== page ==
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isolation transformer needed

Discussion in 'Electronic Repair' started by sbnjhfty, Dec 2, 2009.

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  1. sbnjhfty

    sbnjhfty Guest

    I'm looking for an isolation transformer for repairing small (less
    than 1000W) power supplies. I see loads of them on ebay and some are
    medical grade and inexpensive. Are these usable for what I want?
    Other than that, any tips on where to get a good deal on one? I
    don't want to spend a load as this is hobby work only.
  2. N_Cook

    N_Cook Guest

    Try builders supplier for "site transformer" and also get a variac and a
  3. GregS

    GregS Guest

    Just an 'isolation transformer" means NOTHING for what
    you want. Most all isolation transformers sold have the secondary tied to ground.
    You need a service isolation transformer. You can usually get inside and remove a
    secondary "neutral" connection.

  4. Adrian C

    Adrian C Guest

    Seems to be a US safety requirement to ground one leg.

    I've got here a Farnell 500W 240V/240V isolating transformer that looks
    and weighs similar to a typical building site transformer, the outputs
    are floating.
  5. GregS

    GregS Guest

    Futher explanation, if the transformer is raw unmounted, its
    output is not tied to anything. A company who sells a transformer
    mounted in a box with outlets to consumers, MUST ground one leg of the isolation transformer.
    This also makes for what the transformer is mostly
    used, to help cut down on noise, especially noise not in
    common with ground.

    I think you can buy service transformers ungrounded, but I never had one.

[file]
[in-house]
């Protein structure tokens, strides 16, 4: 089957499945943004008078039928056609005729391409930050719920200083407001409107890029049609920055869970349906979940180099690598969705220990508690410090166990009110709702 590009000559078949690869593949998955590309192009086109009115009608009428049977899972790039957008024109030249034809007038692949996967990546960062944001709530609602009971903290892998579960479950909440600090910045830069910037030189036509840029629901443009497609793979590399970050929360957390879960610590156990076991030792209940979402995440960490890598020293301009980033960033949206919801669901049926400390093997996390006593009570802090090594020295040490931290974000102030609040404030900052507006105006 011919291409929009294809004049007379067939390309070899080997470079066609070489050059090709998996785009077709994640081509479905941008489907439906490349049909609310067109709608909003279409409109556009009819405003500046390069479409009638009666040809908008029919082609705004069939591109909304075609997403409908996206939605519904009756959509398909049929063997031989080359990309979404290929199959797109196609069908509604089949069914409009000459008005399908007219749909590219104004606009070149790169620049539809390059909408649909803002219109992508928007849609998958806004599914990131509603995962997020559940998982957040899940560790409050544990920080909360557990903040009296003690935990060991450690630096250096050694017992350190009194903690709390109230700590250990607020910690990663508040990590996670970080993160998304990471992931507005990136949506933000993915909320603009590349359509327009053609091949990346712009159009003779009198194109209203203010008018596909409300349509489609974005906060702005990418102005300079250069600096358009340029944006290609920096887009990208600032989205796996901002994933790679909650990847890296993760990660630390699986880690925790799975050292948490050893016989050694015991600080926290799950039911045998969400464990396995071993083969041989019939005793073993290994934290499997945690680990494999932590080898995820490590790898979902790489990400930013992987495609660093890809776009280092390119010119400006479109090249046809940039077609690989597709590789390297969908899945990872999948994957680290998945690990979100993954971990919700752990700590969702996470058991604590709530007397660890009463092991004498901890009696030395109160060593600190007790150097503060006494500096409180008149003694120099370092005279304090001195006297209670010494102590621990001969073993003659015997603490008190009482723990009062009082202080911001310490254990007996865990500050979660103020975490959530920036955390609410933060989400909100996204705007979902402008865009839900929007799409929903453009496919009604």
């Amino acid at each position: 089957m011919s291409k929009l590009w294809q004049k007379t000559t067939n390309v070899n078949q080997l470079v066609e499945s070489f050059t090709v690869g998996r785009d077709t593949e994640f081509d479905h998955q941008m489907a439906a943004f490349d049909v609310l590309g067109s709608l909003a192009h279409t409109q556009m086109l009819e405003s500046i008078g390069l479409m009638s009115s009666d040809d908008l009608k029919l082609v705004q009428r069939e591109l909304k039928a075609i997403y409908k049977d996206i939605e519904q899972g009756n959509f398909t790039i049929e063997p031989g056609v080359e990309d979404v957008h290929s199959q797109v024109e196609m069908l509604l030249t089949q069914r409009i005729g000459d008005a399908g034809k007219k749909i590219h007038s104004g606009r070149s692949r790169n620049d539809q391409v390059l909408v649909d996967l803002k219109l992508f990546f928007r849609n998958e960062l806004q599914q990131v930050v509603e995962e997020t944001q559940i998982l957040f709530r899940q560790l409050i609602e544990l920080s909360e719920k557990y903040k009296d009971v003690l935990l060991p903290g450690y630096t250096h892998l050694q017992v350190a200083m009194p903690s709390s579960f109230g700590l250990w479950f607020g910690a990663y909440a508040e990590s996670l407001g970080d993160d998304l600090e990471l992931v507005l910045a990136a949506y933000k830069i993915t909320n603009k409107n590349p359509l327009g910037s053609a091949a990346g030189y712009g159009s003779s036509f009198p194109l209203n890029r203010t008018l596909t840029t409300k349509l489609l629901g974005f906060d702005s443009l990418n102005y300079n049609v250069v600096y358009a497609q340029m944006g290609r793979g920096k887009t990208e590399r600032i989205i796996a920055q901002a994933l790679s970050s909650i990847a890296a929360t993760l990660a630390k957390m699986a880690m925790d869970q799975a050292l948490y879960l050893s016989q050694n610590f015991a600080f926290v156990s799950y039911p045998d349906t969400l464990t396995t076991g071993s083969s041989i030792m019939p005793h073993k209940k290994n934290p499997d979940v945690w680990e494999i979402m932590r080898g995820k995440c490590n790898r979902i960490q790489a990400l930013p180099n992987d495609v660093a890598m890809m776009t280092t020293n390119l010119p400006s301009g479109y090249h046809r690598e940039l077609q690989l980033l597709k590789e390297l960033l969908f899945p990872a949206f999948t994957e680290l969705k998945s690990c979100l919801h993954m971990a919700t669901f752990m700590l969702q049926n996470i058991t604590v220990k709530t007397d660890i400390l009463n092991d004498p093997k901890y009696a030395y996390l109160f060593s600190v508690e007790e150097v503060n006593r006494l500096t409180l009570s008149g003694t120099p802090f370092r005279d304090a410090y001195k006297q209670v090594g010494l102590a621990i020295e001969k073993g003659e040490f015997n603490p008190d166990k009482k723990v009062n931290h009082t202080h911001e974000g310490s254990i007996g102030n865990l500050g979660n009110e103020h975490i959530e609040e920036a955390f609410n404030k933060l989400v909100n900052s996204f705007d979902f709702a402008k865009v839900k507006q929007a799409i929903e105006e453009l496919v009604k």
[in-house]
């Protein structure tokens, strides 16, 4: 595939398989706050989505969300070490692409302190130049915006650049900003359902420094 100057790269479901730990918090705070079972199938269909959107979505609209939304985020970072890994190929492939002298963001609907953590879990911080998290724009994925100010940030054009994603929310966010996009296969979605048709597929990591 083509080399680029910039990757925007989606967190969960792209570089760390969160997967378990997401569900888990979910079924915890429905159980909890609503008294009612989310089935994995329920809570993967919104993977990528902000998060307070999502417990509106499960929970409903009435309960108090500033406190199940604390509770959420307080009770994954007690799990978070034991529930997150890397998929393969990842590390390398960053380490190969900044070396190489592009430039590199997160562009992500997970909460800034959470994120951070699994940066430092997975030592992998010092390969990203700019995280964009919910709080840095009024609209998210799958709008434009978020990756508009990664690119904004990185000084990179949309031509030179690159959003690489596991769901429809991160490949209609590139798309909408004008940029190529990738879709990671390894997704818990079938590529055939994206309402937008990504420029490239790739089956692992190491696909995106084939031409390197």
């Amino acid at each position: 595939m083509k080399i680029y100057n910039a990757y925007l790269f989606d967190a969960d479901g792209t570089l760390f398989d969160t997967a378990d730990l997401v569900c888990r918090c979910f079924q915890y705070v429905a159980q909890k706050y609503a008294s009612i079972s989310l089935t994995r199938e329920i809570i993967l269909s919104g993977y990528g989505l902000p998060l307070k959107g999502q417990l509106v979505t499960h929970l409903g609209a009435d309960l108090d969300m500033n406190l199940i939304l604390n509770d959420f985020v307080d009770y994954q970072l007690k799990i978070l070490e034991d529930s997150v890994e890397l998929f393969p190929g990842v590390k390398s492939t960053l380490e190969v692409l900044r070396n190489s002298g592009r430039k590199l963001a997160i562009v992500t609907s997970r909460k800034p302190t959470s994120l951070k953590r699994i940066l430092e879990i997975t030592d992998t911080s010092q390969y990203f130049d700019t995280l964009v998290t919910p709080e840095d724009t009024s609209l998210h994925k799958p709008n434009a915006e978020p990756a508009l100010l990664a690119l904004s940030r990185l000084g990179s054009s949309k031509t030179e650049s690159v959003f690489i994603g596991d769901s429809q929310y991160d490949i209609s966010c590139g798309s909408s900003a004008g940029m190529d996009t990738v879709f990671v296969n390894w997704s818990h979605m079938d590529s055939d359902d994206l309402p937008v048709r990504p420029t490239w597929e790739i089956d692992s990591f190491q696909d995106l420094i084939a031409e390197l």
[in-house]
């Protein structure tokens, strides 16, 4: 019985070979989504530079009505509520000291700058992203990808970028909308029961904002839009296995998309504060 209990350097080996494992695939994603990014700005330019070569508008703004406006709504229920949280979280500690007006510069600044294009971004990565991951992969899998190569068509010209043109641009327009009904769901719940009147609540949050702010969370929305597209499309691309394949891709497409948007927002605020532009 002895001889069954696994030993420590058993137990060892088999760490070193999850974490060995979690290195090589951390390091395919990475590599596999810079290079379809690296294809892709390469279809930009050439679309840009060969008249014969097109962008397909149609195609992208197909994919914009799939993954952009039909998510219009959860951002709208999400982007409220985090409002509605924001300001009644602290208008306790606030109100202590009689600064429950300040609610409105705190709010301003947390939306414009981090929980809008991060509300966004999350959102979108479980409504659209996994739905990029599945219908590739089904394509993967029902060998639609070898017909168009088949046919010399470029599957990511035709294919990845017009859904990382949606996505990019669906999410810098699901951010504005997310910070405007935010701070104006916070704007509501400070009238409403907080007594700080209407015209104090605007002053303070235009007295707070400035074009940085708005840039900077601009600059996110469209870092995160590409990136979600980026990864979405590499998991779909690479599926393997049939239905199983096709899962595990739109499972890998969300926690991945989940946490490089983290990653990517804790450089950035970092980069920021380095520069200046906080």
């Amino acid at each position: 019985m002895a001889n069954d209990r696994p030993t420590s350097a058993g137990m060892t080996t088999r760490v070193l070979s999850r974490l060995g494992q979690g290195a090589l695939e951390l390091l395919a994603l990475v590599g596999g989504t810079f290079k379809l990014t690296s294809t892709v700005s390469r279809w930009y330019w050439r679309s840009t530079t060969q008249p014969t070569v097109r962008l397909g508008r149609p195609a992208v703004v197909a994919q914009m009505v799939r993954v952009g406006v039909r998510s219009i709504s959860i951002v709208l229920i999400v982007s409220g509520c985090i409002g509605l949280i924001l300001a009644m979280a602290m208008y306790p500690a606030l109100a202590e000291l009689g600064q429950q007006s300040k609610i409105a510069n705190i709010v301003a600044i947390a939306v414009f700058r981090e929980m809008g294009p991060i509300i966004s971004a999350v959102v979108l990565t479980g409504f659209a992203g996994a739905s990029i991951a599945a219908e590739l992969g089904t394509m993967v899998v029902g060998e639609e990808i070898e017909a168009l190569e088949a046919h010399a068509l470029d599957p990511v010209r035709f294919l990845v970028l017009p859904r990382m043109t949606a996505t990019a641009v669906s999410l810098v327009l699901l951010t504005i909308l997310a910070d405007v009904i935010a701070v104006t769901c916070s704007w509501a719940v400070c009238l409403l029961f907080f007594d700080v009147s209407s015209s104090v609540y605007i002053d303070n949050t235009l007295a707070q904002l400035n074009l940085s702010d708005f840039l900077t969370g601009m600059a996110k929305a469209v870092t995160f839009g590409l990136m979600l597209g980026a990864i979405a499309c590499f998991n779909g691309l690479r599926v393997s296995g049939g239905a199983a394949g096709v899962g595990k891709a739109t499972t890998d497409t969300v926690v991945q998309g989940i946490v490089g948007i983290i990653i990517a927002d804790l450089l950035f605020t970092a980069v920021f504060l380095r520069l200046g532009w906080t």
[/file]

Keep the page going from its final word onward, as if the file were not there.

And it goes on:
6. GregS

    GregS Guest

    I have been thinking about it. The MAIN purpose of an isolation transformer
    is to make it non isolated by making a NEW neutral close to the device
    being powered. The main purpose of an isolation transformer is noise control.

    Now we have us tecks who all our lives have learned isolation and that stuff.
    I taliked to the people at Tripplite and verified ALL their isolation
    transformers ARE grounded. Read the paragraph, and yet it says above, "Complete
    line Isolation"
    Also look through transformer
    The isolator you buy from MCM is very unlikely to have the secondary grounded, but
    I really can't verify that.

    In reading PC Power Protection by Mark Waller, he
    pointed out their is a NEC requirment for this grounding.
    I have not found an exact description in the code. There is about 75 references
    in that book, but no index marks. Man, I should sell that book !!!! Big Bucks.

  7. GregS

    GregS Guest

    I just put that there. it was not there this morning.
    Thats probably true, and correct. its up to the contractor to use
    it in the right way.

  8. Guest

    Spending too little isn't cost effective either if you manage to fry a
    scope probe or other piece of test gear. Still, the 30 KVa three
    phase is serious overkill for your needs.

    Give a little thought as to how you are going to be using this. If
    you want to isolate the input side of the power supply from the line
    so you can look at the control ICs a relatively low capacity isolation
    transformer will suffice. If you want to isolate 1000 watt power
    supplies while testing at full load, you'd better have an isolation